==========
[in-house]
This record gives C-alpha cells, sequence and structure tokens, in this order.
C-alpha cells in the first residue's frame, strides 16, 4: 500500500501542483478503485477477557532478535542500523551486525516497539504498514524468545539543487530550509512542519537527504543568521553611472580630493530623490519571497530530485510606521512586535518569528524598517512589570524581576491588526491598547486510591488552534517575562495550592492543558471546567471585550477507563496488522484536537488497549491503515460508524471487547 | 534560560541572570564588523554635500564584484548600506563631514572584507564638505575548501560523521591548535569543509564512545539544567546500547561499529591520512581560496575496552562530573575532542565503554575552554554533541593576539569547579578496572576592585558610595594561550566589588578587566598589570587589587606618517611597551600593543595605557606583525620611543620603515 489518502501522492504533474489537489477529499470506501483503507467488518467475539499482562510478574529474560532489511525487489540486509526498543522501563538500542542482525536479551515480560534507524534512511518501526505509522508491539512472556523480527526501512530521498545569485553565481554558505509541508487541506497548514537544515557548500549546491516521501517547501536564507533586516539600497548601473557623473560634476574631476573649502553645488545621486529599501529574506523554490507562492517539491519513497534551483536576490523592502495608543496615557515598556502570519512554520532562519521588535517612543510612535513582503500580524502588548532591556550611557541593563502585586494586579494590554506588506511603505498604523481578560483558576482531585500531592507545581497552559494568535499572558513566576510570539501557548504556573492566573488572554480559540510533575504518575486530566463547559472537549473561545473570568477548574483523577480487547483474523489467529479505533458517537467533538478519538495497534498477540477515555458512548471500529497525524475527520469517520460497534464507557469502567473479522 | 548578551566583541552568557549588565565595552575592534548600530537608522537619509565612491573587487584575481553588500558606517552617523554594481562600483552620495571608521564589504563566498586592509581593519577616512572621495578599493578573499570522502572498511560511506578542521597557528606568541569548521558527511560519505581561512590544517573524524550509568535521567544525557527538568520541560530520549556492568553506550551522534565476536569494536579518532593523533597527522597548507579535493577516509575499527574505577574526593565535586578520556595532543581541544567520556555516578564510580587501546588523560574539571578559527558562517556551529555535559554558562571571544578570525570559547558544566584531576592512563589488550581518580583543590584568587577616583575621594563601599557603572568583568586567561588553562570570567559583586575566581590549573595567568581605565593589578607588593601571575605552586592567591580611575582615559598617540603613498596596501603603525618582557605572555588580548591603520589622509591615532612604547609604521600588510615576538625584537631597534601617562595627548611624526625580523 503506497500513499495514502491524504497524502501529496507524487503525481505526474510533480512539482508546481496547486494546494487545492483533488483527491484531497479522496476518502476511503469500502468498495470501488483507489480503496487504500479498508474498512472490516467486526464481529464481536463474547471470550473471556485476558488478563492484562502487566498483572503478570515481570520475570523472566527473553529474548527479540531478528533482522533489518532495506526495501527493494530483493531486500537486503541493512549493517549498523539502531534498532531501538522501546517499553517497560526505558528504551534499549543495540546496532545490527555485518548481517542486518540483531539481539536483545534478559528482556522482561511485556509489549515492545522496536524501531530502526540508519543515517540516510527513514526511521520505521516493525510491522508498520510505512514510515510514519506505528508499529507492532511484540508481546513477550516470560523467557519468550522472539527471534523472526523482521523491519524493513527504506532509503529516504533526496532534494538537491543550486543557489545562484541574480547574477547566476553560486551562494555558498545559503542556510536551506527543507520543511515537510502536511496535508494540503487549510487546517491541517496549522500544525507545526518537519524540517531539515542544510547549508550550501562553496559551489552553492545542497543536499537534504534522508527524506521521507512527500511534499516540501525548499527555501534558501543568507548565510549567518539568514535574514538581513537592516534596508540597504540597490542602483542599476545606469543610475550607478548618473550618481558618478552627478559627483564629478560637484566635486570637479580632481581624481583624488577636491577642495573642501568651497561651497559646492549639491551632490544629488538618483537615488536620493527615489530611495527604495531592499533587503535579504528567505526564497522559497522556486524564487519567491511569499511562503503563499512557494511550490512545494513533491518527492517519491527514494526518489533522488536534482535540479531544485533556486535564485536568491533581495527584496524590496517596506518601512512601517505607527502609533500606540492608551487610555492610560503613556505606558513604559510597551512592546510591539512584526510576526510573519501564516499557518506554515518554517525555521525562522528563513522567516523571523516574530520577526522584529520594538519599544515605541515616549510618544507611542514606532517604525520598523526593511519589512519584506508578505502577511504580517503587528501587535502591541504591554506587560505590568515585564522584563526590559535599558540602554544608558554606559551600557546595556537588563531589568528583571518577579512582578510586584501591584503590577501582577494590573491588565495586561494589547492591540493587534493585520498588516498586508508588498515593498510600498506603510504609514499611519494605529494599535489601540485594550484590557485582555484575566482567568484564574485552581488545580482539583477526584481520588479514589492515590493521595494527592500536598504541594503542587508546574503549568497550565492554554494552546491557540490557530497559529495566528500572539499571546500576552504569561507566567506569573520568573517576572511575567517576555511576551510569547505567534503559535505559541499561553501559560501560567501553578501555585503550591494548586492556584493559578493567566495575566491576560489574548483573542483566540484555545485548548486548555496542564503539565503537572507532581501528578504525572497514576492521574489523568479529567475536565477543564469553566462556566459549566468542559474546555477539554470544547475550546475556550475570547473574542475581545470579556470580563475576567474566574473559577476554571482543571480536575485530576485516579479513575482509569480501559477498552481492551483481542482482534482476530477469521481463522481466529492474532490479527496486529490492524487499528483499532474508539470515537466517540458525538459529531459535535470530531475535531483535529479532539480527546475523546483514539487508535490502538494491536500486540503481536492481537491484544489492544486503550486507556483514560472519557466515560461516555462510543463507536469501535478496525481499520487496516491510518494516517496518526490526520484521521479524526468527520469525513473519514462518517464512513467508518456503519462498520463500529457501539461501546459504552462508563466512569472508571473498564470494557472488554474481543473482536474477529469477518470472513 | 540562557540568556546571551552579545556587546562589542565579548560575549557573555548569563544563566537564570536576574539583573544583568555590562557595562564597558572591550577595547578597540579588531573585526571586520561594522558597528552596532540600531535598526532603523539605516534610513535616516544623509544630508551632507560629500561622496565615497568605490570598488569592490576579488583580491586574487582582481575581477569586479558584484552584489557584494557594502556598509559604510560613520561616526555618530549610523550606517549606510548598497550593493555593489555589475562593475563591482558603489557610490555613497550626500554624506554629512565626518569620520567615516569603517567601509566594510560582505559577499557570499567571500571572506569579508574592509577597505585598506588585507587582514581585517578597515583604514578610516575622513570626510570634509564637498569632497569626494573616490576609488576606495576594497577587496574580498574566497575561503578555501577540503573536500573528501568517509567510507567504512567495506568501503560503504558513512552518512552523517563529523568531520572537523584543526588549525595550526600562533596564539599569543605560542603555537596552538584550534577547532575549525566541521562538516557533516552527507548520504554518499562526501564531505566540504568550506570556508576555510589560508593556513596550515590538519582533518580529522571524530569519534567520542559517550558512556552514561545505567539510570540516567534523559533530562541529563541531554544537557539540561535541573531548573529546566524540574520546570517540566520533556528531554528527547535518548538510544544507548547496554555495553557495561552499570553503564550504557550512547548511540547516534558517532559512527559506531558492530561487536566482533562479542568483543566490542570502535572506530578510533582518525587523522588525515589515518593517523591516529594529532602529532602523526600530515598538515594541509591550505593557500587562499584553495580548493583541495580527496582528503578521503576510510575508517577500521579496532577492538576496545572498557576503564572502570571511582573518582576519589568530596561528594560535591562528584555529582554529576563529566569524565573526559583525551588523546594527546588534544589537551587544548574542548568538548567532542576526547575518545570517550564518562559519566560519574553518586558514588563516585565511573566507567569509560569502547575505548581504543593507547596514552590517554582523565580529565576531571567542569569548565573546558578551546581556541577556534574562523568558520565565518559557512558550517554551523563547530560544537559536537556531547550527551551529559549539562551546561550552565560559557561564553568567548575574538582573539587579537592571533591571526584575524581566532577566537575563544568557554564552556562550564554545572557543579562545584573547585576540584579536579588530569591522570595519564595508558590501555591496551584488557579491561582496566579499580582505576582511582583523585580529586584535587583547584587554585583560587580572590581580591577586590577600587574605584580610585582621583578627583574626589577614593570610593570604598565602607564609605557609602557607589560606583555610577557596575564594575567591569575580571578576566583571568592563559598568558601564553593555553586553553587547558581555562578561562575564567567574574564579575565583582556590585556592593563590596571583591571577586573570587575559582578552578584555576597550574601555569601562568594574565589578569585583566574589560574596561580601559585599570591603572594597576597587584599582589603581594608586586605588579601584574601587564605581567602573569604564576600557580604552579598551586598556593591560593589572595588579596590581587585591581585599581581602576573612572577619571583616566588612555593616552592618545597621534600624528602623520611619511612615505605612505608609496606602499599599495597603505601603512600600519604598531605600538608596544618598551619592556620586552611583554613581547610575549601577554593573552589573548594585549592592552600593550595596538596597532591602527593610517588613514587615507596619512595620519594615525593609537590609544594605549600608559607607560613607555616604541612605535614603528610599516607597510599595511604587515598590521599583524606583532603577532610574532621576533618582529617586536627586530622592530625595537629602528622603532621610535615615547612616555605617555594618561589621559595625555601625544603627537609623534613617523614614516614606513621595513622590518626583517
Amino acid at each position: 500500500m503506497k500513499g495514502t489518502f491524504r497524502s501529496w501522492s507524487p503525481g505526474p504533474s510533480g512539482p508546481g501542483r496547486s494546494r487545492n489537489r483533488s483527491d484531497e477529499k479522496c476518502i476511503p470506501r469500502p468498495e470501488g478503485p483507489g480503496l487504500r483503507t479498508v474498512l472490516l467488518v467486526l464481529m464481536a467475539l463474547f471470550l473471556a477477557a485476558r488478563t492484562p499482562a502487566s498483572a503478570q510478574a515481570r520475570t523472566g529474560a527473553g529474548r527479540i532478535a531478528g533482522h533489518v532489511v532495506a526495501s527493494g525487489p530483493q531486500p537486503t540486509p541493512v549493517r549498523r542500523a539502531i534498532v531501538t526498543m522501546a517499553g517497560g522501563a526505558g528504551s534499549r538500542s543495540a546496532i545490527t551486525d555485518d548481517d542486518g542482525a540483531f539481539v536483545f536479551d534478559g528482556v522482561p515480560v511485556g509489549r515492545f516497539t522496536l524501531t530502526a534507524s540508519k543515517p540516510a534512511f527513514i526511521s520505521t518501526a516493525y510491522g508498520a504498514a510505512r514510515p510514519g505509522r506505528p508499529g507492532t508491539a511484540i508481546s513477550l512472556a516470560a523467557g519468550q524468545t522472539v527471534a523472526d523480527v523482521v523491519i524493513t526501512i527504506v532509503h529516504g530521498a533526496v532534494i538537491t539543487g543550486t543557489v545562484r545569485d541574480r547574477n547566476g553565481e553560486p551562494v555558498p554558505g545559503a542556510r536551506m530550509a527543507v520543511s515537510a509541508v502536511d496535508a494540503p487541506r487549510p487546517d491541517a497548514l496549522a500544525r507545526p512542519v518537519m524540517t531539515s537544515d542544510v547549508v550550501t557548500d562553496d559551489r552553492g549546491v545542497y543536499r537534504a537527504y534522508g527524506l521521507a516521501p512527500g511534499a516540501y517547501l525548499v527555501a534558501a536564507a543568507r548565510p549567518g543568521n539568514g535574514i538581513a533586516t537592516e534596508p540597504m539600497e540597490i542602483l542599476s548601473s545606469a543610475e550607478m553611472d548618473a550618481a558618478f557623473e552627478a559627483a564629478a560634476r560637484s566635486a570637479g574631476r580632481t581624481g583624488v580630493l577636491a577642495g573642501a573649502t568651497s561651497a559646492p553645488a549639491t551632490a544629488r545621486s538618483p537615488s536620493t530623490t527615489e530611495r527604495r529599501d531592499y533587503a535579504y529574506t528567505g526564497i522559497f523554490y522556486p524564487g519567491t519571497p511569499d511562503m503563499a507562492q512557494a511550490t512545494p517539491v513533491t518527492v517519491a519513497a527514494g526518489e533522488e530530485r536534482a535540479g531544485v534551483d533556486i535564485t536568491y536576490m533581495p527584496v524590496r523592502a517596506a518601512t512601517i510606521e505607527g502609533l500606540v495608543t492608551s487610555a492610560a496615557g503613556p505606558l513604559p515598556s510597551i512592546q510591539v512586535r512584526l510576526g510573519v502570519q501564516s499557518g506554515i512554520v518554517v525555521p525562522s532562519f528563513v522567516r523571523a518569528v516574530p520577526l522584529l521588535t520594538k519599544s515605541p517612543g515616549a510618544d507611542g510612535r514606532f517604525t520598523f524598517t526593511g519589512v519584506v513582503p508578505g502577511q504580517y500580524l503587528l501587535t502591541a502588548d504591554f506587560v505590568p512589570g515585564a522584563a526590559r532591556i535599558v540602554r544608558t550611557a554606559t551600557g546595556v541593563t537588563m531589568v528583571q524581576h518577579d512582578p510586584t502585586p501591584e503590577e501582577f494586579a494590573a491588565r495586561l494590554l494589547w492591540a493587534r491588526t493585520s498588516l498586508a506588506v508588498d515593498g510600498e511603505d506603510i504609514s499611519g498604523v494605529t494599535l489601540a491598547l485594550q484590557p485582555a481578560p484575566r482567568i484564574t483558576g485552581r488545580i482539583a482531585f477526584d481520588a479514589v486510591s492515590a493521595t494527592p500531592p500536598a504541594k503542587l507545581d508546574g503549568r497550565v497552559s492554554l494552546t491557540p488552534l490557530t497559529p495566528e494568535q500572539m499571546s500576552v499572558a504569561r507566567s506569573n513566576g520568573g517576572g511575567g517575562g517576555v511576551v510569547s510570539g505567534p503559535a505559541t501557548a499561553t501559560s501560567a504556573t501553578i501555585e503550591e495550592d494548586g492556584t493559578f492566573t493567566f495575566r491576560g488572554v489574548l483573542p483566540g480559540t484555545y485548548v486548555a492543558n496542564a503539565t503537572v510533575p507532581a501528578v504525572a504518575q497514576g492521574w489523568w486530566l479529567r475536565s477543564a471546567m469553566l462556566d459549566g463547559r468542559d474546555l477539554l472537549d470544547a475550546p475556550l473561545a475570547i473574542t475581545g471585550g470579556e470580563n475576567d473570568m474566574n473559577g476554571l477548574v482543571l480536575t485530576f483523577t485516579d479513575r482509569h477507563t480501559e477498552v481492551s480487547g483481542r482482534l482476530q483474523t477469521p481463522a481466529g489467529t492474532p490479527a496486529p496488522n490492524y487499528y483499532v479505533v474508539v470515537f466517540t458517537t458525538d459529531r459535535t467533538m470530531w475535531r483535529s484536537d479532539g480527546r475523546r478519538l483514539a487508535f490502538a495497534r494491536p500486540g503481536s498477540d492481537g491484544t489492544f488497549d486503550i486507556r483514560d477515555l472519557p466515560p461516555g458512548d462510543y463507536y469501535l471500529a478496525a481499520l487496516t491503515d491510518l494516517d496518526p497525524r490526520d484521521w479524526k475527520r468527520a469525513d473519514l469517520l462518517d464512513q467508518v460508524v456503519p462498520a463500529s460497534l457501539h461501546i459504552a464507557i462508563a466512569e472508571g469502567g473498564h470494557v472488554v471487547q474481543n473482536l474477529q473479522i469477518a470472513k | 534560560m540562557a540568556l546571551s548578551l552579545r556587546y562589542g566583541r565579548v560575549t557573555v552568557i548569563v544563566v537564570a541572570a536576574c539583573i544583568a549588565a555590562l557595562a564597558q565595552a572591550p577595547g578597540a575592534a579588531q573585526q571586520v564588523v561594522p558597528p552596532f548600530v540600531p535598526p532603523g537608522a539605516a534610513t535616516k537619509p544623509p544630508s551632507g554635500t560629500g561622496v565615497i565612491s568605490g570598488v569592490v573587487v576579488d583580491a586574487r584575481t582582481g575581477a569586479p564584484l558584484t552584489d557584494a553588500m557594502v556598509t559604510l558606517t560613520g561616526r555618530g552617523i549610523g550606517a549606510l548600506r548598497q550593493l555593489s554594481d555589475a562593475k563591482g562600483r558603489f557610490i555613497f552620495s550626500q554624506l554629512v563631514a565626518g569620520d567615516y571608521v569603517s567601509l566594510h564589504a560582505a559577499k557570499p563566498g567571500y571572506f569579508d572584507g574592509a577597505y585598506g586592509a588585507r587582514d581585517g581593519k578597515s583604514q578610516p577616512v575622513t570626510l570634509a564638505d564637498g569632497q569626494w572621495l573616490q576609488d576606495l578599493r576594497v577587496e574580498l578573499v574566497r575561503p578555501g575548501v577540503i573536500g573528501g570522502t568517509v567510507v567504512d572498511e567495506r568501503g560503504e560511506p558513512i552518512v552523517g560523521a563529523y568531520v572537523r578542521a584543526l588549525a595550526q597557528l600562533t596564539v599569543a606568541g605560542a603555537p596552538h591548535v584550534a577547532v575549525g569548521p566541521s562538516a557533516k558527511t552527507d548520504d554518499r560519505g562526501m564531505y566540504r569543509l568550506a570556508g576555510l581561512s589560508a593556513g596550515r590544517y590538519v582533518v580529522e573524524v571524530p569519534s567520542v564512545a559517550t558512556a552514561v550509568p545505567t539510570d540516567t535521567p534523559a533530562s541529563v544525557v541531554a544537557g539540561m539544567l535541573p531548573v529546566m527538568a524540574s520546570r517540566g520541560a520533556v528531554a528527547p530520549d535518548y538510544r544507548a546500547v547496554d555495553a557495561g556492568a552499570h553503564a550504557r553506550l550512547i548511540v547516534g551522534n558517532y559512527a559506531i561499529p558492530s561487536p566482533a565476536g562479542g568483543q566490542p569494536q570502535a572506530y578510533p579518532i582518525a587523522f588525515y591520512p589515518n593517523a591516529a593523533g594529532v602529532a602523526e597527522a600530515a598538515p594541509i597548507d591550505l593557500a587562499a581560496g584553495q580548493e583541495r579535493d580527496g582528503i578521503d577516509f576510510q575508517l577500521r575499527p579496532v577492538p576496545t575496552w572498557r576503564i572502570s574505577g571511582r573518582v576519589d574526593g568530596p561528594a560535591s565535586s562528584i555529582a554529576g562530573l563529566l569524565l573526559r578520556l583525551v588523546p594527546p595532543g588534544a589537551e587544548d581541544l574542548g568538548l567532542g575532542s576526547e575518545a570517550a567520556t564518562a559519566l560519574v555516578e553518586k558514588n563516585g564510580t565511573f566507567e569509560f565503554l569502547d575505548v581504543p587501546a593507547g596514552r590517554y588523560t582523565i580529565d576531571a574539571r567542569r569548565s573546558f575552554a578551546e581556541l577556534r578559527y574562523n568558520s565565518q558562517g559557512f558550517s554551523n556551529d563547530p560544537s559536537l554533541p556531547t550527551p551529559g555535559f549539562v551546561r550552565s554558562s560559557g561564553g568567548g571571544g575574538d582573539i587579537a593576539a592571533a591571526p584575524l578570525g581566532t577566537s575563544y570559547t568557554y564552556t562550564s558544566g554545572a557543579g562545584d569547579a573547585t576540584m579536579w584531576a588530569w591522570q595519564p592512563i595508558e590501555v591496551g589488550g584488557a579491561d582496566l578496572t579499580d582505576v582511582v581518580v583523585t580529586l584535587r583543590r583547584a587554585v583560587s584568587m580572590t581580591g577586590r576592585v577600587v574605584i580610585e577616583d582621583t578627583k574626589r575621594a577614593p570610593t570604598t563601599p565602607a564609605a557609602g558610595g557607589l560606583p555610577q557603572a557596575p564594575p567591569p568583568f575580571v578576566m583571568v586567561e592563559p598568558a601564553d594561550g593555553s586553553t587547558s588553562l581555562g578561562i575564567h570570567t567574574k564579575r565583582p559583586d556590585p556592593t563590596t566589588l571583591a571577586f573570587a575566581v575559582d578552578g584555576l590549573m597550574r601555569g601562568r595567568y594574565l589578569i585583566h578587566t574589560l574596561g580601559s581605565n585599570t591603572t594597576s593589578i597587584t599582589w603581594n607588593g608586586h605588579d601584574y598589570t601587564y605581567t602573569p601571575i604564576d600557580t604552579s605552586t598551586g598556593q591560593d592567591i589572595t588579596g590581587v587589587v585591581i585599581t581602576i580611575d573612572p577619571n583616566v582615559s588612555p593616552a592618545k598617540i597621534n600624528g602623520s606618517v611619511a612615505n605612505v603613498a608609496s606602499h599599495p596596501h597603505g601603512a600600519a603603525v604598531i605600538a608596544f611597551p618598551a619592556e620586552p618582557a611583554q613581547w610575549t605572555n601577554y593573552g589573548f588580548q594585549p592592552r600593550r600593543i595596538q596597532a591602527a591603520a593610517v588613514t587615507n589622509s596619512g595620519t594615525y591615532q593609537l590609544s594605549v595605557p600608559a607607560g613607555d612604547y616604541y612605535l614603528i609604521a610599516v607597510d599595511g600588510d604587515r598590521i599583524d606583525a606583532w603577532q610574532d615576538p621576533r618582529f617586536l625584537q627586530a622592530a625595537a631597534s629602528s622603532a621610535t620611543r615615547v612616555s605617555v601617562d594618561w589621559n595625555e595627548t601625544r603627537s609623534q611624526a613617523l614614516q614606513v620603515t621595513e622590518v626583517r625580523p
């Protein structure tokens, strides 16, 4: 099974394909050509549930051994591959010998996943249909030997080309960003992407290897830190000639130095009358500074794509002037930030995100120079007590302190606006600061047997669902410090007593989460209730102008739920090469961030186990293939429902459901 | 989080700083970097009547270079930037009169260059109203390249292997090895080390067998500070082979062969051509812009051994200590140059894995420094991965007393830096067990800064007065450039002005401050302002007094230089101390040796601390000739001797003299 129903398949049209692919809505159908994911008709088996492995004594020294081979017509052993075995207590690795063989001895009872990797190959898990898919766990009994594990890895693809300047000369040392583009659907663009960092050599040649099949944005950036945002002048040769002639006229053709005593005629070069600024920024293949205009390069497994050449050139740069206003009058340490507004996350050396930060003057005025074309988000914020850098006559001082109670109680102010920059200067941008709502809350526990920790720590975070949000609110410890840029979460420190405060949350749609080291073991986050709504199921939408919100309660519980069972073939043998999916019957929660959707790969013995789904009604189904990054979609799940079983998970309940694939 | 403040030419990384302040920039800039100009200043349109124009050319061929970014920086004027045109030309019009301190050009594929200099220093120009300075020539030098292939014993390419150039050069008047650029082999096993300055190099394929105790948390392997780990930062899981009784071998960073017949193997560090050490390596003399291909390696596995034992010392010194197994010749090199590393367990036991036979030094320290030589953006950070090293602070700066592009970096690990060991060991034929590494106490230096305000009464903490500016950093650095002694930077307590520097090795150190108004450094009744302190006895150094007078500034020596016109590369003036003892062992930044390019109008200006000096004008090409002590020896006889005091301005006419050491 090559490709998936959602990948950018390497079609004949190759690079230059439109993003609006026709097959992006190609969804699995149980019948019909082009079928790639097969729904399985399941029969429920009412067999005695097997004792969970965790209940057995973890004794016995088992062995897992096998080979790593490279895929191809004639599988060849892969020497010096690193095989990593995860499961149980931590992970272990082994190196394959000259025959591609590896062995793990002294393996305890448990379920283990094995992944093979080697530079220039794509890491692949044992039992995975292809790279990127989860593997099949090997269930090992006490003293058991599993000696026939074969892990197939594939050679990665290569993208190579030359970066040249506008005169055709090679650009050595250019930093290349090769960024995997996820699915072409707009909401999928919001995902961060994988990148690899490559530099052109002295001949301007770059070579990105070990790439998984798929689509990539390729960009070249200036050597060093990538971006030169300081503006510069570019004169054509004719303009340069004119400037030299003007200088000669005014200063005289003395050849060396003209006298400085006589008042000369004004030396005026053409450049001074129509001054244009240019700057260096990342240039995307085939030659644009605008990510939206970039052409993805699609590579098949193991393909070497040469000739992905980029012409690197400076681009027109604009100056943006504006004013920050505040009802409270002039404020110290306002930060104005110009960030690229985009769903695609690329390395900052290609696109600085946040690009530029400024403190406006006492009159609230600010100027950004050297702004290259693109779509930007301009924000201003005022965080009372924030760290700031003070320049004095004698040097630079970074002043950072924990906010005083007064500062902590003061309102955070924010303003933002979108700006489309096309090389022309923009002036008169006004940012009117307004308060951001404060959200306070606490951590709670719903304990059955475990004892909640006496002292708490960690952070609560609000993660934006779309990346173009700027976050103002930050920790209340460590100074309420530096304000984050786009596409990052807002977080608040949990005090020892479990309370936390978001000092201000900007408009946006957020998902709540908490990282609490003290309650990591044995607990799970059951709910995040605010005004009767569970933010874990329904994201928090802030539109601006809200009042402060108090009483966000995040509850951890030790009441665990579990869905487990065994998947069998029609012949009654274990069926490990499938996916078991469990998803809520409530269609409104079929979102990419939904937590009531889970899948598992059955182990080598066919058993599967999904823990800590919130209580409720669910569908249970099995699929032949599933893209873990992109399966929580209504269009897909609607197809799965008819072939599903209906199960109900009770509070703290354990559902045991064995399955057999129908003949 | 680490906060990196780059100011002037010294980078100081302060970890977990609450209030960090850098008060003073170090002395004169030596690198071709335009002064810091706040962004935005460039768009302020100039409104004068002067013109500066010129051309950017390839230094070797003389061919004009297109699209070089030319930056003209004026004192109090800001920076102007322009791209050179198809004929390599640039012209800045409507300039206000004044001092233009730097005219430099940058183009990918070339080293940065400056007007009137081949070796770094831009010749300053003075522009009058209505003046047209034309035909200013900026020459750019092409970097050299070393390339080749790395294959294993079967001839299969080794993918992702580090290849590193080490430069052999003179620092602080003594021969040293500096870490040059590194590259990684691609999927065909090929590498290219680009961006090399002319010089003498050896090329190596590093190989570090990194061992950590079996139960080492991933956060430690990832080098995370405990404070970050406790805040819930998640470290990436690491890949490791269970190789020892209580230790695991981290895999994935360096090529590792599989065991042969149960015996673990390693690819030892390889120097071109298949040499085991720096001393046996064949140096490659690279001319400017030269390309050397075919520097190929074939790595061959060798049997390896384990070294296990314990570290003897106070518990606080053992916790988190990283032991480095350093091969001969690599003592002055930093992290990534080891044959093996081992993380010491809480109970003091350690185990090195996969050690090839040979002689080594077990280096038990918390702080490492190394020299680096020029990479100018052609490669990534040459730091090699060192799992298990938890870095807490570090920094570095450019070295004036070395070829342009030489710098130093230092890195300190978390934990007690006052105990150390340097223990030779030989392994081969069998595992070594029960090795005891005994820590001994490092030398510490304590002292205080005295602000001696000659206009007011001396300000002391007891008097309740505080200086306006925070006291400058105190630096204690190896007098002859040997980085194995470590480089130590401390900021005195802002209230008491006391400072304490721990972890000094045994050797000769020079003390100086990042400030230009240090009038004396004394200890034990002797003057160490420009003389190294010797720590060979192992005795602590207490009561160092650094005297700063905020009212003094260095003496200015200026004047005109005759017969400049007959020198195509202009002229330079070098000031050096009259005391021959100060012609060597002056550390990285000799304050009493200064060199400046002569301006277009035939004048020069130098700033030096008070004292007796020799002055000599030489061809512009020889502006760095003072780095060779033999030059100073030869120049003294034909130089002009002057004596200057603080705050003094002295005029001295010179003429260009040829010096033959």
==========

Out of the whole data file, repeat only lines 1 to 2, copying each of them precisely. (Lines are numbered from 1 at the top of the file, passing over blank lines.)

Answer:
[in-house]
This record gives C-alpha cells, sequence and structure tokens, in this order.